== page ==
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Face of Toyota design

From the drool-worthy FT-1 Concept to the funky C-HR compact crossover, and even the new “sexy” Camry sedan, the brand is looking much less ho-hum and way more oh-yum.

Part of that new vibe is coming from a star American designer who is pushing the brand’s styling to new limits under Akio Toyoda’s decree for “no more boring cars.”Ian Cartabiano enjoys a good bowl of ramen and cruising backstreet boutiques in Tokyo. But it’s clearly his California flair that’s giving his U.S. studio outsized influence at Japan’s No. 1 carmaker at the moment.

He and his colleagues at the Calty design center in Newport Beach, Calif., are shaking things up.

The in-your-face C-HR and the curvaceous new Camry are two recent hits. So is the FT-4X Concept, a Tonka-truck trail hawk shown in New York last April. Watch for more handiwork soon when Toyota unveils, as early as this fall, an all-new Supra sports car as previewed by the sublime FT-1.

Cartabiano, 43, a laid-back, blue-eyed, bearded stylist who joined Toyota in 1997, had a hefty hand in all of them — as well as in the super svelte Lexus LC sports coupe. But the veteran designer credits the surge in emotional design to two factors: CEO Toyoda and new modularized platforms.

Car-crazy Toyoda unchained designers to break boundaries by demanding hotter-looking rides. And thanks to the Toyota New Global Architecture, a series of revamped vehicle underpinnings that allows Toyota’s cars to be lower, wider, leaner and ​ meaner, designers are free to deliver.

“The era of boring cars, of bland cars and anonymous design is over,” Cartabiano said at the Japanese carmaker’s global headquarters here. “It’s what Akio expects. When the president says something like that, it really allows designers to feel creative freedom.”

Impossible to miss

The clearest sign of changing times: Toyota’s sizzling show cars aren’t getting watered down. The production versions of the Toyota C-HR and Lexus LC are spitting images of their edgy concept cars.

The metamorphosis is getting noticed.

“It’s almost impossible to miss or ignore Toyota’s products anymore,” said John Manoogian, a professor of transportation design at the College for Creative Studies in Detroit and a former General Motors designer. “It’s so difficult to get a large corporation to understand the importance of design as a strategic tool and a product differentiator. Apple understands this. Mr. Toyoda understands it as well and has unleashed Toyota’s designers to be as creative as possible.”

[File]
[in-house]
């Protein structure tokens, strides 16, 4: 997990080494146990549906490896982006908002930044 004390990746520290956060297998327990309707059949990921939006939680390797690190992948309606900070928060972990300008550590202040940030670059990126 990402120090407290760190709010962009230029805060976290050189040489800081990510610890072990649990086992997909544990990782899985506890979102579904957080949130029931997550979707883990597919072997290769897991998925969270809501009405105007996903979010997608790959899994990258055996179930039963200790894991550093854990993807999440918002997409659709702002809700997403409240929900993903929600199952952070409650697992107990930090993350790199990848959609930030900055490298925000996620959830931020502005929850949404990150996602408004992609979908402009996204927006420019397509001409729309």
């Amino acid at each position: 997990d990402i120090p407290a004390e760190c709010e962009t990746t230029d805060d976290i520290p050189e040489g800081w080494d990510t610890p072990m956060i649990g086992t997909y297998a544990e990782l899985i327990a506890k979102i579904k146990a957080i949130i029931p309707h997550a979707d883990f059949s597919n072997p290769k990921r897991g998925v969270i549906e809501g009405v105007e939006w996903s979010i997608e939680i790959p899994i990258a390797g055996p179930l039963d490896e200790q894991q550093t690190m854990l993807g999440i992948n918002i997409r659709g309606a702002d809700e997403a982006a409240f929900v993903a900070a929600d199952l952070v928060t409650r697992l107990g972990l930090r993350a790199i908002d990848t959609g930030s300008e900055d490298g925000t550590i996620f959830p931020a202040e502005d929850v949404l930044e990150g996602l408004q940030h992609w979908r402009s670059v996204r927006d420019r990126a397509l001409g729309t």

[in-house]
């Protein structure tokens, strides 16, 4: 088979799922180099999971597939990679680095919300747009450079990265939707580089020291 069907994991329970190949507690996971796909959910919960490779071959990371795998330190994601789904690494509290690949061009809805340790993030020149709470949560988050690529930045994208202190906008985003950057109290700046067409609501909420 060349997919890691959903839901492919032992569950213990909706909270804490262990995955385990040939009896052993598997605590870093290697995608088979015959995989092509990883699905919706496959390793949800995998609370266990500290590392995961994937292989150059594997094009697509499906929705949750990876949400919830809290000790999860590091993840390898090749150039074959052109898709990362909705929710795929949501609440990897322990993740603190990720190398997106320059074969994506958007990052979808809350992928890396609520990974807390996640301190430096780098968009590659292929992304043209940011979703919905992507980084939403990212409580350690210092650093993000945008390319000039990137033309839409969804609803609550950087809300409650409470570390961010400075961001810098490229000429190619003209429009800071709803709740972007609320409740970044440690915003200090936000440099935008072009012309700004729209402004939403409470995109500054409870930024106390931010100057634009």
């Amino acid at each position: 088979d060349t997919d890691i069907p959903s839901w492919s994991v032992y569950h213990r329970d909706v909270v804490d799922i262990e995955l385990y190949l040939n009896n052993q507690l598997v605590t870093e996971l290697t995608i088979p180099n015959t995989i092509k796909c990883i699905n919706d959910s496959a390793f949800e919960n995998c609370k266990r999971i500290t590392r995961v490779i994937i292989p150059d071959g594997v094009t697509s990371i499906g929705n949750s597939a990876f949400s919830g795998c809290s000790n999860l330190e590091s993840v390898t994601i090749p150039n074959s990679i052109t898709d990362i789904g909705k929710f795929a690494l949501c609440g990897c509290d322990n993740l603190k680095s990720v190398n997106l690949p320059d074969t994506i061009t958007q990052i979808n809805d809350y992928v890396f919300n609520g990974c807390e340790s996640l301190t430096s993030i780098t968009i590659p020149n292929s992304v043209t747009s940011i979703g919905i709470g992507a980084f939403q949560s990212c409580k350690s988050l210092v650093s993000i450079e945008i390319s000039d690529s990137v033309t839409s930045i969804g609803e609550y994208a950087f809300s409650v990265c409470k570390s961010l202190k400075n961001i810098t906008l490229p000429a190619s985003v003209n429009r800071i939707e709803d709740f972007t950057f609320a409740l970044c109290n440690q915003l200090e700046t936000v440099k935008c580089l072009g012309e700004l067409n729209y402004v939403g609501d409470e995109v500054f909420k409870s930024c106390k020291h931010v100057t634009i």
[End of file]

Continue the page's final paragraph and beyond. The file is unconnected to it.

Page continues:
Toyota is also spending more time and money to make it happen.

Switching to the modularized architecture allows engineers to drive down costs by using a common parts bin for a wider array of nameplates. Executives had promised the savings would be channeled back into better vehicles with sexier designs and more cutting-edge technology. And corporate cost-control managers are making good on that pledge.

For the C-HR alone, the design budget was increased 25 percent, Cartabiano said.

“It’s brought down cost in some areas, which allows more cost to be spent on more expressive design,” he said of the modular architecture. “It’s something that wouldn’t happen in the old way of doing things.”

‘Crazy-ass shape’

Cartabiano glides his hand along the undulating curves of the C-HR’s rear quarter-panel, which boasts some of the deepest, most intricate stamping in the Toyota lineup. The wild fender flares slither from around the tailgate and under the taillamp before blending into a heavy door crease.

The deep draw of the stamping required delicate tooling and flawless production processes to make sure the sheen of reflected light seamlessly follows the creases from one panel to the next.

Cartabiano on the C-HR: More money for “more expressive design.”

On the Camry, a key sticking point was the aerodynamics of the C-pillar. The pillar gets a twist in the middle to allow the rear window to curl around the sides of the car. That kink also is a demarcation for a color option with a blacked-out roof that gives the Camry sportier proportions akin to a rear-wheel-drive sedan. Designers at first assumed the flourish was a pipe dream.

“In the beginning, it was like, ‘Oh that would be cool, but they’ll never make anything like this,’ ” Cartabiano recalls. “But then, engineering’s getting excited and we’re figuring out ways to do it.”

Toyota splurged on design extras for the Camry. Aside from the blacked-out roof option, the XLE and XSE grades get different front bumpers, rear bumpers and rocker panels, as well as four wheel choices.

“We can make this kind of sculpture, but still make lots of product and keep our costs down,” Cartabiano said.

“The design budget was increased, and a lot of that was because of TNGA.”

Toyota boosted design spending on everything from the Camry’s boomerang taillamps to the door handles. The door handle took four months to design, said Cartabiano, who penned the initial 2-inch sketch of the new Camry in the margins of his calendar journal.